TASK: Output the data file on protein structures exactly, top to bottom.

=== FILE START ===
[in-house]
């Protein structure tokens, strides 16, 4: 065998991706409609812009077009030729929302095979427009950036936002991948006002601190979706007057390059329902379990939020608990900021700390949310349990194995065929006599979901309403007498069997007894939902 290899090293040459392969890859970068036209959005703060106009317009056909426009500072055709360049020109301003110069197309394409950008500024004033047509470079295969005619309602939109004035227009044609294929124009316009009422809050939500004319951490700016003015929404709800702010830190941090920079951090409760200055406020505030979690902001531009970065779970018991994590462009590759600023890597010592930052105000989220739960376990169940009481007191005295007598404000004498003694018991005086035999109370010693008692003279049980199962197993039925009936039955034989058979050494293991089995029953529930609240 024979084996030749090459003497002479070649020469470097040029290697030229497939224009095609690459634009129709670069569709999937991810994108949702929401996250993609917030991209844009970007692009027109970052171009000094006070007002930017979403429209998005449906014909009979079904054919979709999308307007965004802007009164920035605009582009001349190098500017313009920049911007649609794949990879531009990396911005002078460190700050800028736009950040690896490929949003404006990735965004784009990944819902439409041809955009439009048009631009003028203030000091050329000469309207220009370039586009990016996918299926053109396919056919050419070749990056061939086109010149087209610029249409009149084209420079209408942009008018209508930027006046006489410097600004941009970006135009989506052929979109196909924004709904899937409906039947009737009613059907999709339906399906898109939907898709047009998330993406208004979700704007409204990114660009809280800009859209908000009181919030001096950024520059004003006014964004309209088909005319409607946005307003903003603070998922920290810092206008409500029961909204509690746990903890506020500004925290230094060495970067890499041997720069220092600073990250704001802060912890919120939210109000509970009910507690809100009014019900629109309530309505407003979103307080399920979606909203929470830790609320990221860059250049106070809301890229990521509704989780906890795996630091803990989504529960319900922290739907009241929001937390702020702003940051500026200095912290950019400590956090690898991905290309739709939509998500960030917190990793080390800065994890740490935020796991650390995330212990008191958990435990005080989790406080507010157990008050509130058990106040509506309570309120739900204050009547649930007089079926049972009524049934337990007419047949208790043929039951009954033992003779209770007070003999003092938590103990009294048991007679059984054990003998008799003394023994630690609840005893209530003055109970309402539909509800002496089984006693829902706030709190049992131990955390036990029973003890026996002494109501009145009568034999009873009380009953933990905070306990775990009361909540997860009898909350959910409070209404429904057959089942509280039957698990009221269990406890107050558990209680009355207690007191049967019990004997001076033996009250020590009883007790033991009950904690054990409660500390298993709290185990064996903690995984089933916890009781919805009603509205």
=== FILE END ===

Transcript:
[in-house]
């Protein structure tokens, strides 16, 4: 065998991706409609812009077009030729929302095979427009950036936002991948006002601190979706007057390059329902379990939020608990900021700390949310349990194995065929006599979901309403007498069997007894939902 290899090293040459392969890859970068036209959005703060106009317009056909426009500072055709360049020109301003110069197309394409950008500024004033047509470079295969005619309602939109004035227009044609294929124009316009009422809050939500004319951490700016003015929404709800702010830190941090920079951090409760200055406020505030979690902001531009970065779970018991994590462009590759600023890597010592930052105000989220739960376990169940009481007191005295007598404000004498003694018991005086035999109370010693008692003279049980199962197993039925009936039955034989058979050494293991089995029953529930609240 024979084996030749090459003497002479070649020469470097040029290697030229497939224009095609690459634009129709670069569709999937991810994108949702929401996250993609917030991209844009970007692009027109970052171009000094006070007002930017979403429209998005449906014909009979079904054919979709999308307007965004802007009164920035605009582009001349190098500017313009920049911007649609794949990879531009990396911005002078460190700050800028736009950040690896490929949003404006990735965004784009990944819902439409041809955009439009048009631009003028203030000091050329000469309207220009370039586009990016996918299926053109396919056919050419070749990056061939086109010149087209610029249409009149084209420079209408942009008018209508930027006046006489410097600004941009970006135009989506052929979109196909924004709904899937409906039947009737009613059907999709339906399906898109939907898709047009998330993406208004979700704007409204990114660009809280800009859209908000009181919030001096950024520059004003006014964004309209088909005319409607946005307003903003603070998922920290810092206008409500029961909204509690746990903890506020500004925290230094060495970067890499041997720069220092600073990250704001802060912890919120939210109000509970009910507690809100009014019900629109309530309505407003979103307080399920979606909203929470830790609320990221860059250049106070809301890229990521509704989780906890795996630091803990989504529960319900922290739907009241929001937390702020702003940051500026200095912290950019400590956090690898991905290309739709939509998500960030917190990793080390800065994890740490935020796991650390995330212990008191958990435990005080989790406080507010157990008050509130058990106040509506309570309120739900204050009547649930007089079926049972009524049934337990007419047949208790043929039951009954033992003779209770007070003999003092938590103990009294048991007679059984054990003998008799003394023994630690609840005893209530003055109970309402539909509800002496089984006693829902706030709190049992131990955390036990029973003890026996002494109501009145009568034999009873009380009953933990905070306990775990009361909540997860009898909350959910409070209404429904057959089942509280039957698990009221269990406890107050558990209680009355207690007191049967019990004997001076033996009250020590009883007790033991009950904690054990409660500390298993709290185990064996903690995984089933916890009781919805009603509205």